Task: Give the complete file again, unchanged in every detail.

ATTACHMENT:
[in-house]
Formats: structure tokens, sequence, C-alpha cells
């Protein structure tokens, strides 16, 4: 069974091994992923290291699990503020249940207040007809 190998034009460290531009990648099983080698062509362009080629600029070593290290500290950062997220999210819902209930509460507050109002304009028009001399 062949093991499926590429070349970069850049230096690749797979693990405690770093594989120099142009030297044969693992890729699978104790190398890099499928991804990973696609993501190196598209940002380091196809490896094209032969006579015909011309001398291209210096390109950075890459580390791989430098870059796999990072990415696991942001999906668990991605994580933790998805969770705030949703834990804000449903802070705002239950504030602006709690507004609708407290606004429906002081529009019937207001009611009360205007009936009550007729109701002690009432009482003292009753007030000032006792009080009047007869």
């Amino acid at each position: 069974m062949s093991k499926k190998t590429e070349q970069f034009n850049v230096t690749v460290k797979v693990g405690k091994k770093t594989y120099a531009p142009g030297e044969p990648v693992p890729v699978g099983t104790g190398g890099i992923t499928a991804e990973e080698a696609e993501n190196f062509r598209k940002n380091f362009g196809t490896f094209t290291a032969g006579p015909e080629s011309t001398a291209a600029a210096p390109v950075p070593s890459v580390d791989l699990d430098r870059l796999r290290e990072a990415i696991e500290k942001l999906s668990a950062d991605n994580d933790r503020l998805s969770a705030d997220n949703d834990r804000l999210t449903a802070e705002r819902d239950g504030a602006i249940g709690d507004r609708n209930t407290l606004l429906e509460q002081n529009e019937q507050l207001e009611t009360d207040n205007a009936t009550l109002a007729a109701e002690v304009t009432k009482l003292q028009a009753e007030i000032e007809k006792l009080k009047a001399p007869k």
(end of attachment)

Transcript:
[in-house]
Formats: structure tokens, sequence, C-alpha cells
């Protein structure tokens, strides 16, 4: 069974091994992923290291699990503020249940207040007809 190998034009460290531009990648099983080698062509362009080629600029070593290290500290950062997220999210819902209930509460507050109002304009028009001399 062949093991499926590429070349970069850049230096690749797979693990405690770093594989120099142009030297044969693992890729699978104790190398890099499928991804990973696609993501190196598209940002380091196809490896094209032969006579015909011309001398291209210096390109950075890459580390791989430098870059796999990072990415696991942001999906668990991605994580933790998805969770705030949703834990804000449903802070705002239950504030602006709690507004609708407290606004429906002081529009019937207001009611009360205007009936009550007729109701002690009432009482003292009753007030000032006792009080009047007869």
């Amino acid at each position: 069974m062949s093991k499926k190998t590429e070349q970069f034009n850049v230096t690749v460290k797979v693990g405690k091994k770093t594989y120099a531009p142009g030297e044969p990648v693992p890729v699978g099983t104790g190398g890099i992923t499928a991804e990973e080698a696609e993501n190196f062509r598209k940002n380091f362009g196809t490896f094209t290291a032969g006579p015909e080629s011309t001398a291209a600029a210096p390109v950075p070593s890459v580390d791989l699990d430098r870059l796999r290290e990072a990415i696991e500290k942001l999906s668990a950062d991605n994580d933790r503020l998805s969770a705030d997220n949703d834990r804000l999210t449903a802070e705002r819902d239950g504030a602006i249940g709690d507004r609708n209930t407290l606004l429906e509460q002081n529009e019937q507050l207001e009611t009360d207040n205007a009936t009550l109002a007729a109701e002690v304009t009432k009482l003292q028009a009753e007030i000032e007809k006792l009080k009047a001399p007869k």